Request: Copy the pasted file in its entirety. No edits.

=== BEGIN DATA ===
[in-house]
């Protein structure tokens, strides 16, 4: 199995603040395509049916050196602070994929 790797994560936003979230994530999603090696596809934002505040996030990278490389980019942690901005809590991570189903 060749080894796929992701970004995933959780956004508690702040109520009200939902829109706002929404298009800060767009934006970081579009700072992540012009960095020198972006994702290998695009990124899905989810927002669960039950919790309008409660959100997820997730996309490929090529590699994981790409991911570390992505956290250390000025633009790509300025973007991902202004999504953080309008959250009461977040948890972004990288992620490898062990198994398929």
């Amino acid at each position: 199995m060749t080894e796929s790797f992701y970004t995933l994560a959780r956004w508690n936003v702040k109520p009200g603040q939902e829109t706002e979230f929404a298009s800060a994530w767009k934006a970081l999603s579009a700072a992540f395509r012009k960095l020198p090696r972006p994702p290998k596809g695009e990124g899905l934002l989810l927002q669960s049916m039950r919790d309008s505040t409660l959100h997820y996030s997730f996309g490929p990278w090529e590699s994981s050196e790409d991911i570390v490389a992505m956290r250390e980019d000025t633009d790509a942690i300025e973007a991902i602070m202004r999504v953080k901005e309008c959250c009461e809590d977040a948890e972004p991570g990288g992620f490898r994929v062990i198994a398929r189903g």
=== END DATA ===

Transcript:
[in-house]
């Protein structure tokens, strides 16, 4: 199995603040395509049916050196602070994929 790797994560936003979230994530999603090696596809934002505040996030990278490389980019942690901005809590991570189903 060749080894796929992701970004995933959780956004508690702040109520009200939902829109706002929404298009800060767009934006970081579009700072992540012009960095020198972006994702290998695009990124899905989810927002669960039950919790309008409660959100997820997730996309490929090529590699994981790409991911570390992505956290250390000025633009790509300025973007991902202004999504953080309008959250009461977040948890972004990288992620490898062990198994398929």
């Amino acid at each position: 199995m060749t080894e796929s790797f992701y970004t995933l994560a959780r956004w508690n936003v702040k109520p009200g603040q939902e829109t706002e979230f929404a298009s800060a994530w767009k934006a970081l999603s579009a700072a992540f395509r012009k960095l020198p090696r972006p994702p290998k596809g695009e990124g899905l934002l989810l927002q669960s049916m039950r919790d309008s505040t409660l959100h997820y996030s997730f996309g490929p990278w090529e590699s994981s050196e790409d991911i570390v490389a992505m956290r250390e980019d000025t633009d790509a942690i300025e973007a991902i602070m202004r999504v953080k901005e309008c959250c009461e809590d977040a948890e972004p991570g990288g992620f490898r994929v062990i198994a398929r189903g």